Then there are the hazards of using a so-called modern web browser when it’s on default settings: web pages are now festooned with flash ads, embedded videos that infuriatingly auto-start, huge images… A single web page can now blow a substantial portion of your data cap. And as data speeds get faster, you can also blow your bundle or cap ever faster.
Configuring your Mac for the lowest possible cellular data use
So here are the steps I took to get my tethering data usage under control. I hope they work for you too.
- Install the Opera browser, and configure it as follows:
- Opera comes with built-in ad-blocking and data compression options, so open your preferences and enable them(read about Opera Turbo). It’s also extremely light on energy consumption, with Battery Saver enabled, so will help you get the most out of your notebook’s battery. Opera is now based on the same software core as Google’s Chrome browser, but it’s lighter on energy use.
- Within Opera, also disable auto-image downloading: “Preferences”: “Websites”: Select “Do not show any images”. From here onwards, you’ll only see the text of the web pages you visit, but mostly, if you’re actually working and not mucking around, this is all you need (so the bonus here is this configuration helps avoid distractions).
- Install the ‘Images ON/OFF’ Opera add-on, so you can opt in to downloading images on a particular page if you really need them.
- Install TripMode. It’s an elegant little menu bar app built by some Swiss guys that activates automatically when you tether, alerts you whenever one of your apps or system services tries to phone home, and tells you how much data it’s using. You can either then let that app do its thing, or ban it permanently from connecting when you’re tethering. TripMode is well worth the $8 it will cost you. It’s not quite perfect – the developers need to do a little fine-tuning, but it’s already well the investment.
Now, by way of example, when I’m tethering, I allow only Opera, Telegram, Messages, Contacts and Calendar to connect. And Opera is set up to run very lean indeed.
I suspect this may be the leanest possible configuration that will still allow you to get stuff done, on the absolute minimum of data. My experience is that I can now spend several hours emailing, messaging, and referring to the occasional web page – and still use no more than 20 or 30 MB of data.
I recently received an SMS ad from the South African life insurance company 1 Life, offering, “Get R10m of life cover from as little as R120 a month WITHOUT medical exam.” But after applying for this cover, I was offered just R2m of cover at a cost of over R1000/month. Needless to say, I consider that the original ad was extremely misleading. I laid a complaint with the Advertising Standards Authority, and I am happy to say that the complaint has been upheld – 1 Life has been found to be in contravention of the ASA code of conduct. See the full ruling here (pdf).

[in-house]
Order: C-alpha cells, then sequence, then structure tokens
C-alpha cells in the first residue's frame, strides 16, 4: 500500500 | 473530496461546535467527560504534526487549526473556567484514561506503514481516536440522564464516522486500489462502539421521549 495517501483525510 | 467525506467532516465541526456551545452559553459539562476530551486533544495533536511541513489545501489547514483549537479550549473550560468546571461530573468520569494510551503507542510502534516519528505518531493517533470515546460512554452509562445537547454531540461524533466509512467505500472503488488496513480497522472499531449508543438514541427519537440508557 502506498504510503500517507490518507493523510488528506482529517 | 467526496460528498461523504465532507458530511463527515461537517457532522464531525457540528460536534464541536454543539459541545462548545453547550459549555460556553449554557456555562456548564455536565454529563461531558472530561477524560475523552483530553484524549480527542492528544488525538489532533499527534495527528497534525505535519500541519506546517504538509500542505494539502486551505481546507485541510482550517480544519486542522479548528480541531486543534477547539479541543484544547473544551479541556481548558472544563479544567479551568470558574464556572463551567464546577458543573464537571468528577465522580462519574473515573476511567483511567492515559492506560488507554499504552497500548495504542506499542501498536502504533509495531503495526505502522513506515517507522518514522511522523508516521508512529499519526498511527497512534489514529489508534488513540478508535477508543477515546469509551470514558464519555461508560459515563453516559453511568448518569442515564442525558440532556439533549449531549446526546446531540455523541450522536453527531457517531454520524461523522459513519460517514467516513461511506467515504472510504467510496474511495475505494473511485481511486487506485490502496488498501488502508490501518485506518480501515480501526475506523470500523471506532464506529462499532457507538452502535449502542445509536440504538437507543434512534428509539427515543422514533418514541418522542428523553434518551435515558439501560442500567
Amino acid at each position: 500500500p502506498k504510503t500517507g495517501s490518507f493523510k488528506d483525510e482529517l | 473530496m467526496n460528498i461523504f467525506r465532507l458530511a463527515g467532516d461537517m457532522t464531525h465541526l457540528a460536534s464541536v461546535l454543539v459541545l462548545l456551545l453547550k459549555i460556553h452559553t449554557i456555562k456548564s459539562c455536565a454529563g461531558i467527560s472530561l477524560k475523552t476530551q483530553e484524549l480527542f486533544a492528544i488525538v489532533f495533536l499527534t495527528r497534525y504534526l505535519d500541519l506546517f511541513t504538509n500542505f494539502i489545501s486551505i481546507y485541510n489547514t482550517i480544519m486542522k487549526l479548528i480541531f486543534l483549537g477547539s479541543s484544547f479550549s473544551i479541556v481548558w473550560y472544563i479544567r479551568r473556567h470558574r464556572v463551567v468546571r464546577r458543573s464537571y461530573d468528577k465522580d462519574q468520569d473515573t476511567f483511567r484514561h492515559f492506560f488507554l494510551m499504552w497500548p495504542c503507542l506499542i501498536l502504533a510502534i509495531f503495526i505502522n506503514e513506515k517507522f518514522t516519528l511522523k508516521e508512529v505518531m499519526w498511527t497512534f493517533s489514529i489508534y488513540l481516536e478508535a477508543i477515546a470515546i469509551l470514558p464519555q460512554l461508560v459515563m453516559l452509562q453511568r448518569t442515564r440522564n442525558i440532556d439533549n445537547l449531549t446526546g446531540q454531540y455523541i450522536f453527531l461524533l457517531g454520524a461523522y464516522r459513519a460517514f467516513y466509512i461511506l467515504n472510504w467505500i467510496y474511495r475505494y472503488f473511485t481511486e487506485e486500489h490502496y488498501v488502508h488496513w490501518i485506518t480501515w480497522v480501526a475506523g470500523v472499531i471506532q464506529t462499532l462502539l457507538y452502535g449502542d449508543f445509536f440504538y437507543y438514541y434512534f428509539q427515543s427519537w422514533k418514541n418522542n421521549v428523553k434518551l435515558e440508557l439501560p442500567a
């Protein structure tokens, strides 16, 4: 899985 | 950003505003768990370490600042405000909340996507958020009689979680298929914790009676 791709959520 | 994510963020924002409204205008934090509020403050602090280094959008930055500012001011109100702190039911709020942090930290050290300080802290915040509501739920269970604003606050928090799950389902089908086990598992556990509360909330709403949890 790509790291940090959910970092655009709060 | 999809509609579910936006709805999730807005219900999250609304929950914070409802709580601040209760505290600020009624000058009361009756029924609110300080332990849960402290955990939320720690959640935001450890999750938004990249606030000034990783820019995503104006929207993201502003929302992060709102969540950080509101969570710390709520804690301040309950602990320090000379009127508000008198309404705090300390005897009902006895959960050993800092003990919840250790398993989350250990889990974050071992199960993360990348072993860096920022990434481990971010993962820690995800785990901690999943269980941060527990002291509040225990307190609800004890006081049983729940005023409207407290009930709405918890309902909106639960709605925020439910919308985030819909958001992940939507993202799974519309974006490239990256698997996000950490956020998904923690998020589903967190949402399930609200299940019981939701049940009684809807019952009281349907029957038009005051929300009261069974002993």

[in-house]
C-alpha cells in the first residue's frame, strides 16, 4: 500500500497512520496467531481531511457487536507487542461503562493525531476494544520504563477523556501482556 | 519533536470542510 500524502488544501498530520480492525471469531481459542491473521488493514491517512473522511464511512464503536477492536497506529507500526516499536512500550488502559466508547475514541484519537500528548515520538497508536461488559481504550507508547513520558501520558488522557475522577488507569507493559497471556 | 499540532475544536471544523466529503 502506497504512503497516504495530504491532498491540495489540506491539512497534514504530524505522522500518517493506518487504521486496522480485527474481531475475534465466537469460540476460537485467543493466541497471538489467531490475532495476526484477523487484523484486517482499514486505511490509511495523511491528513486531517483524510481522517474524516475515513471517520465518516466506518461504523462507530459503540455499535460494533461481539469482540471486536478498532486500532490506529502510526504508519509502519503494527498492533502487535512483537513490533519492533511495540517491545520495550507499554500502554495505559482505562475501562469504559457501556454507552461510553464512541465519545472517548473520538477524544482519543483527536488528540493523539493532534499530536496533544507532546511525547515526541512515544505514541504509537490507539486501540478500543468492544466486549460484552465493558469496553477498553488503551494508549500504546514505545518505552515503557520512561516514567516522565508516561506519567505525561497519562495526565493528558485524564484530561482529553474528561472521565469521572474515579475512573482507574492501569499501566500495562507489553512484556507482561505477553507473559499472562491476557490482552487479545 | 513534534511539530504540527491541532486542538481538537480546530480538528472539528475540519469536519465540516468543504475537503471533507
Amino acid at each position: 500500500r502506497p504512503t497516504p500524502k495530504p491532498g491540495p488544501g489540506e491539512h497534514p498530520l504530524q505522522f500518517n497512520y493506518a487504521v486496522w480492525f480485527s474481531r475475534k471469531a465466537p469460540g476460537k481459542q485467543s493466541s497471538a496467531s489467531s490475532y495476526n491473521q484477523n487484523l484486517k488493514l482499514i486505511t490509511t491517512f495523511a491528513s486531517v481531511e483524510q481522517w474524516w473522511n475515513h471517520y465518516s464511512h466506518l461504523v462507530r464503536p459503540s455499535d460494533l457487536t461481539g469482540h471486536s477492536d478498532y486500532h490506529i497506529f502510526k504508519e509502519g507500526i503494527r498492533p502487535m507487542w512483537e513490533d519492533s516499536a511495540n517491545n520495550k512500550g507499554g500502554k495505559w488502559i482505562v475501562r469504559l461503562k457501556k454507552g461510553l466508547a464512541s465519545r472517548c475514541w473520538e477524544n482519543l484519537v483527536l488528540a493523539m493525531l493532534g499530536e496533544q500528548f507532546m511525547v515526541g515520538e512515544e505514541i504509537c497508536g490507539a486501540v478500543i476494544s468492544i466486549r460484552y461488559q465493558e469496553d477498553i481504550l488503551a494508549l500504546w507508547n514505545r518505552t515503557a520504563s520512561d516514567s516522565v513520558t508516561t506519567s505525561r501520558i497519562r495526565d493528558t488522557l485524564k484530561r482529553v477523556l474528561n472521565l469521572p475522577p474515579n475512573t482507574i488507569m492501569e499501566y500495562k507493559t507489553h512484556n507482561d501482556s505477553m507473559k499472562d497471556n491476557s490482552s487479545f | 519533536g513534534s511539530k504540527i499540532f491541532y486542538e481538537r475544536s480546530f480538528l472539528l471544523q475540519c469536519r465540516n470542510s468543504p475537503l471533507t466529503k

For me, it’s pretty clear that a company that cannot be trusted to advertise with honesty and accuracy probably also cannot be trusted to pay out when a claim is made. Kudos to the ASA for their quick and efficient ruling.
My partner is a customer of the South African internet service provider Afrihost. When she signed up with them several months back, she opted for a 4 mbps line. Recently, she expressed frustration that their line speeds are so slow. I checked the line speed through the ADSL speed test – it was just 1 mbps. We queried this with Afrihost – and they confirmed that the line is indeed running slow, blaming it on the line provider Telkom. This means that for several months, we have been paying for a service we have not been receiving. We requested a refund for the balance between what we’ve received and what we’ve paid for. They (“NicholasT”) refused point blank.
I strongly suggest that if you’re using an Internet Service Provider in South Africa that you check that you’re getting what you’re paying for, and that you avoid Afrihost.
I have a first generation Airport Express which has been unreliable for years, frequently dropping connections or failing to play despite being connected (green light on) to the network. I recently purchased a new ADSL-wifi router (D-Link 2740U) in the hope that it would resolve various other network reliability problems that have arisen with my 10-year-old Netgear DG340 ADSL router. It was extremely frustrating then, to discover that although the new router had indeed made for a more stable network connection, my Airport Express continued to drop out.
I have, however, found a fix – limiting the wifi netork to 802.11B+G bands only, and excluding 802.11N, a setting which is found on the router.
(Perhaps if my ADSL connection were faster and my home bigger, this would limit my download speeds and network range, but since my broadband connection is only 1.72 mbit/s, and the 802.11G standard allows speeds up to 54 mbit/s, that is not a problem for me.)